It’s common for us to slip into a new habit or hobby that enthralls us. Someone who just discovered their love for rollerblading might do it for hours, several days in a row. But when someone with attention deficit hyperactivity disorder (ADHD) experiences hyperfixation, it’s at a much more extreme level. Hyperfixation is one of the most common symptoms linked to ADHD. Let’s take a closer look at the relationship between ADHD and focus.
What Is Hyperfixation?
Hyperfixation is when you focus on a task so intensely you lose track of the time and what’s happening around you. In a neurotypical person, this could look like watching three episodes of your favorite show back to back or shopping for several hours. But in a neurodivergent person, hyperfixation can look like reading a book for 8 hours without getting up for food or water.
The difference is that a neurotypical person would notice the time passing and still attend to their needs, such as hunger. In comparison, someone with ADHD stuck in a hyperfixation episode doesn’t notice time is passing by until they’re “pulled out” by someone or something. Many people with ADHD describe this phenomenon as being in a sort of “dreamlike state” and feeling “shaken” when they’re pulled out of it.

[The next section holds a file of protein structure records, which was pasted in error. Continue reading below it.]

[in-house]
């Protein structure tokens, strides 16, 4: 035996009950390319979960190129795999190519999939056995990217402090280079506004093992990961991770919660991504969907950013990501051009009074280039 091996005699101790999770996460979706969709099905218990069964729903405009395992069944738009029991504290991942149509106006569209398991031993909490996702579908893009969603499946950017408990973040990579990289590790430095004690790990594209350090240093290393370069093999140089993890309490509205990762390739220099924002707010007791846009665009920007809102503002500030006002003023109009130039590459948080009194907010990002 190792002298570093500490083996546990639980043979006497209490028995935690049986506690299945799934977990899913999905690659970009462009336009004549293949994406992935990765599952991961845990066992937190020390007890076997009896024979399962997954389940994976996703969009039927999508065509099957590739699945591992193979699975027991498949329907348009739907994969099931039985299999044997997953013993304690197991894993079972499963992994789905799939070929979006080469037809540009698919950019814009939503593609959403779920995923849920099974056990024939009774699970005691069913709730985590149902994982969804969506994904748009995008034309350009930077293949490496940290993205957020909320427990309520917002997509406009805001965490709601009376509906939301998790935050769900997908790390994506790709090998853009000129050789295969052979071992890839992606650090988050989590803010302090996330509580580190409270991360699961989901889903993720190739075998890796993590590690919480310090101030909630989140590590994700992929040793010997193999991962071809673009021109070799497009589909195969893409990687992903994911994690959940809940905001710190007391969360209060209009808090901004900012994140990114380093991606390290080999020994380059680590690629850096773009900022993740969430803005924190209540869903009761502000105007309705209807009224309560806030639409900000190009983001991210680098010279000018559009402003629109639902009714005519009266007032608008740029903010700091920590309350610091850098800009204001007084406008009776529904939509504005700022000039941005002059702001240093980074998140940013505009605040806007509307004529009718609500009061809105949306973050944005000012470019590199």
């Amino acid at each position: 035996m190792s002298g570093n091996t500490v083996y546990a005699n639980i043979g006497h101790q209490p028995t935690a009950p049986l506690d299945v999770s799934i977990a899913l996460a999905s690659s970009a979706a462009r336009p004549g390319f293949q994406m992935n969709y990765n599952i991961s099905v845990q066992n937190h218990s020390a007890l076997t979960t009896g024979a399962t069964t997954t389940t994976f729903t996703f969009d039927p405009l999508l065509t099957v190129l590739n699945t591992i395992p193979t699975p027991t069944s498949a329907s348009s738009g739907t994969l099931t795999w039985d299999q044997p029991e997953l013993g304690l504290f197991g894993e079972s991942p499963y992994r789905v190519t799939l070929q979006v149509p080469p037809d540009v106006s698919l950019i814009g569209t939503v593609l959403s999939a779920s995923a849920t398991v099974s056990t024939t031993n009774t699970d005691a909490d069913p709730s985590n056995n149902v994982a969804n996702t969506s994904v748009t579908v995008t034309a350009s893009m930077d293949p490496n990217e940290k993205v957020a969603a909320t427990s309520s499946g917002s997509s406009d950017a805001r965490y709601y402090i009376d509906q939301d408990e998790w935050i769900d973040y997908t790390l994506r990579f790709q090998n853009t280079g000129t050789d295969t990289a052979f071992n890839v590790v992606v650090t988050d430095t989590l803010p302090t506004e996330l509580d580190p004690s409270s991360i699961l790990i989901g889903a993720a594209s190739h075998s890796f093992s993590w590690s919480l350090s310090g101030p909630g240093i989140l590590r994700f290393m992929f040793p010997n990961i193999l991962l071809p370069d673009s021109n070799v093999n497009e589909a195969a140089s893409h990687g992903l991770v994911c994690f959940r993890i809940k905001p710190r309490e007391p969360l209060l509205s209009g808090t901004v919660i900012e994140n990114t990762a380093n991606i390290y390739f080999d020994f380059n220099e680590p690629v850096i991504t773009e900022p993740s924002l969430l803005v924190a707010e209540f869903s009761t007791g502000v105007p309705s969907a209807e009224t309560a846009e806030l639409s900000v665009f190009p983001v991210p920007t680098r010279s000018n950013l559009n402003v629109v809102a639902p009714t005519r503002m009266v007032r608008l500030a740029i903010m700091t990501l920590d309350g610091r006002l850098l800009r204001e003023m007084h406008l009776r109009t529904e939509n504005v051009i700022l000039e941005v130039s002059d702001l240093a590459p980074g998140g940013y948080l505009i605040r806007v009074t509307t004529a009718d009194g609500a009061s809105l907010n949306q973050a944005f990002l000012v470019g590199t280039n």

Hyperfixation is often linked to ADHD, but it’s also common in other mental health conditions, including autism, depression and anxiety.
Common Themes for Hyperfixation
A person can become hyperfixated on just about anything. For one individual, it might be a new hobby like knitting, while for another, it may be repeatedly counting the stars on their ceiling. Still, there are some common themes for hyperfixation, such as fixating on:
- A person
- A fictional character
The Link Between ADHD and Hyperfixation
There’s clear evidence that hyperfixation is linked to ADHD. People who don’t know a lot about this condition might find this surprising, because ADHD is commonly believed to be a person’s inability to focus. However, this isn’t correct. A person with ADHD struggles to focus on the “right” thing in the moment. Their brain takes note of everything calling for their attention and has trouble determining what should be prioritized.
As the Attention Deficit Disorder Association (ADDA) explains it, “ADHD isn’t actually an attention-deficit disorder. It’s more of an attention-abundance disorder. The challenge lies in learning to regulate and control it.”